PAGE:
Posted on Nov 11, 2019

For many workers of the Baby Boomer generation, working long hours and leaving vacation time on the table is not uncommon. A 2016 Bankrate survey found that more than half of Americans with paid time off leave a minimum of seven days of vacation time unused each year. The reasons vary. Some employees fear being viewed as less committed to their jobs, while others find their workload so demanding they don’t feel they can take time off.

However, overwork can lead to lowered productivity, burn-out, and a host of mental and physical problems. Companies may pay lip service to “work-life balance,” but millennials in the workplace are increasingly more inclined to insist on it. Technology has allowed more people to work remotely than ever before, and millennials are less likely to accept that work can only be done while in the office, within the stricture of the 8 – 5 pm workday.

“I work hard and get the job done,” stated one 29-year-old project manager. “But I don’t need to be in the office every day. I’m more productive when I work from home a few days a week. I don’t have to fight the traffic, and there’s flexibility if I need to go to a doctor’s appointment or pick up my child from school.” In fact, flexibility has been cited in a number of workforce surveys as a top feature workers want in a job, just behind competitive pay and benefits.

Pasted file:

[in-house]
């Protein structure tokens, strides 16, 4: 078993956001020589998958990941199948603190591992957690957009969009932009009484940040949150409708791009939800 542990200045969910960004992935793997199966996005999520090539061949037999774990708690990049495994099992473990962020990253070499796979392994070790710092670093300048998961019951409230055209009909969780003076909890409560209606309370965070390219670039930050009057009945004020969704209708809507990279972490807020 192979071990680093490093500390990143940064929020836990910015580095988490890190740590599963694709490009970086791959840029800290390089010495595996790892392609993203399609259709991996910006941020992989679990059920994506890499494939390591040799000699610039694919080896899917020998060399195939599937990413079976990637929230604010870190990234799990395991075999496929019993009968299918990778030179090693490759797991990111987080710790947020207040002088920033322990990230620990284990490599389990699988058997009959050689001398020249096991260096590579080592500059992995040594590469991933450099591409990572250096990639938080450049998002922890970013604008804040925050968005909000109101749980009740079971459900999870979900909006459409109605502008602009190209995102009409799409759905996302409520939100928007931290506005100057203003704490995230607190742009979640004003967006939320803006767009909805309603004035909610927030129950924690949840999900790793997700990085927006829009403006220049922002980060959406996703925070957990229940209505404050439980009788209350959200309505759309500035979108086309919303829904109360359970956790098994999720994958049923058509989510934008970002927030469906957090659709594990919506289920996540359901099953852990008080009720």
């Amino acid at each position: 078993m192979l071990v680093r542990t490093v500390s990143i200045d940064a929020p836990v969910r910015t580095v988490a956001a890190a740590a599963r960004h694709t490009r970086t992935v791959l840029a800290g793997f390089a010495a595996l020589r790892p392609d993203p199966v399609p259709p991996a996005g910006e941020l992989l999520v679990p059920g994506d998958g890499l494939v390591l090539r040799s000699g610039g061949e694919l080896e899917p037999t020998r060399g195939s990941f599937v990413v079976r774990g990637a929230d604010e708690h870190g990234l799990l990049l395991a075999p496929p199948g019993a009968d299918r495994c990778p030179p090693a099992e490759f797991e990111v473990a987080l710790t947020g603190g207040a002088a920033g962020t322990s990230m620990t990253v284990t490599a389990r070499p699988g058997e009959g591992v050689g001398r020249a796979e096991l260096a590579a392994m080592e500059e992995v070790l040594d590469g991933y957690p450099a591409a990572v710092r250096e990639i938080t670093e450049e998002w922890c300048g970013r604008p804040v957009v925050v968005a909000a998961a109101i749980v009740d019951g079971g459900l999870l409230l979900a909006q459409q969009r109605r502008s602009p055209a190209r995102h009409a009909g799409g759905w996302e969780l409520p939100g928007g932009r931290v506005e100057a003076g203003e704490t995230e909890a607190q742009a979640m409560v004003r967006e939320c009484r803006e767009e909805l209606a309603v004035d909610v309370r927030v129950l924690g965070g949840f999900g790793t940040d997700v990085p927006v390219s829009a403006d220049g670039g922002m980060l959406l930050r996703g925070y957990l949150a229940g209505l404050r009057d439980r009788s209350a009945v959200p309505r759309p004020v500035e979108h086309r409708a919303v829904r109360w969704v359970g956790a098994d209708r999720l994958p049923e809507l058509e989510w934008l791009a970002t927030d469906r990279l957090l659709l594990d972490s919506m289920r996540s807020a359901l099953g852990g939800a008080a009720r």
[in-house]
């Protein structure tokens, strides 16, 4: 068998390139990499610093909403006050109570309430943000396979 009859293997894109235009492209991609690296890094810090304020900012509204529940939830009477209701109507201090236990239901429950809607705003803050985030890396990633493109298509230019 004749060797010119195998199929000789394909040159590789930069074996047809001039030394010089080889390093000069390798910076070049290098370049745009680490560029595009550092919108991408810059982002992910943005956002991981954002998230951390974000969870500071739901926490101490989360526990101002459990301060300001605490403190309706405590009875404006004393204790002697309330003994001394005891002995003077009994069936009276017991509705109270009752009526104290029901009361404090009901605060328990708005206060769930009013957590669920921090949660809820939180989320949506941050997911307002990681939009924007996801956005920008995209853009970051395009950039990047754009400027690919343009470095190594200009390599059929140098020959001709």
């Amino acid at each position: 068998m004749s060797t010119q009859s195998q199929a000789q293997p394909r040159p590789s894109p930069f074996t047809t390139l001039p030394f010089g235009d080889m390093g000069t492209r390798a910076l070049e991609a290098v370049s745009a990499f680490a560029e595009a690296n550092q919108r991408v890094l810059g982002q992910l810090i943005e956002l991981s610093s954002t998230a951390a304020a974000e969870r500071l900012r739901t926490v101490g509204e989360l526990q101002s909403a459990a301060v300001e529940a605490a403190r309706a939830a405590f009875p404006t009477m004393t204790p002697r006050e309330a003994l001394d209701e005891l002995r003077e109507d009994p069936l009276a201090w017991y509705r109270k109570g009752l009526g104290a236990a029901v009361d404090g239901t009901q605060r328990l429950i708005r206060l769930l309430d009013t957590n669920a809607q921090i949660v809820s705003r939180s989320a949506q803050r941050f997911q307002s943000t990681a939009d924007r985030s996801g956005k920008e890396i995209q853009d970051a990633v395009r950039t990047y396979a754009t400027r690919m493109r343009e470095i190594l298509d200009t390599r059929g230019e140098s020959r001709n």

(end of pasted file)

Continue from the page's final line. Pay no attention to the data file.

Employers are not always comfortable giving workers this level of freedom, but changes are happening even in larger, traditional workplaces as millennials enter the workplace in greater numbers. Employers should be prepared for a generation of workers who are more likely to vote with their feet and leave a job that doesn’t challenge them, allow them adequate work-life balance, or align with their values and ideals. Unlike previous generations who might have stayed with one company for life, millennials are eager job-hoppers. A Gallup poll found that millennials are the least engaged generation in the workplace, with 6 out of 10 reporting that they were open to new job opportunities, and 36% willing to switch to a new employer within the year.

What does this mean for employers, given the high costs of turnover? Management experts recommend that managers and supervisors consider allowing employees greater flexibility, helping younger workers identify opportunities to improve their skills and advance, encouraging and guiding them as mentors, giving meaningful feedback, promoting strong and consistent company culture, and focusing more on results rather than rules.

In turn, millennials may in fact be paving the way for true work-life balance for older workers too.

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This material is provided for informational purposes only, and is not intended as authoritative guidance, legal advice, or assurance of compliance with state and federal regulations. 

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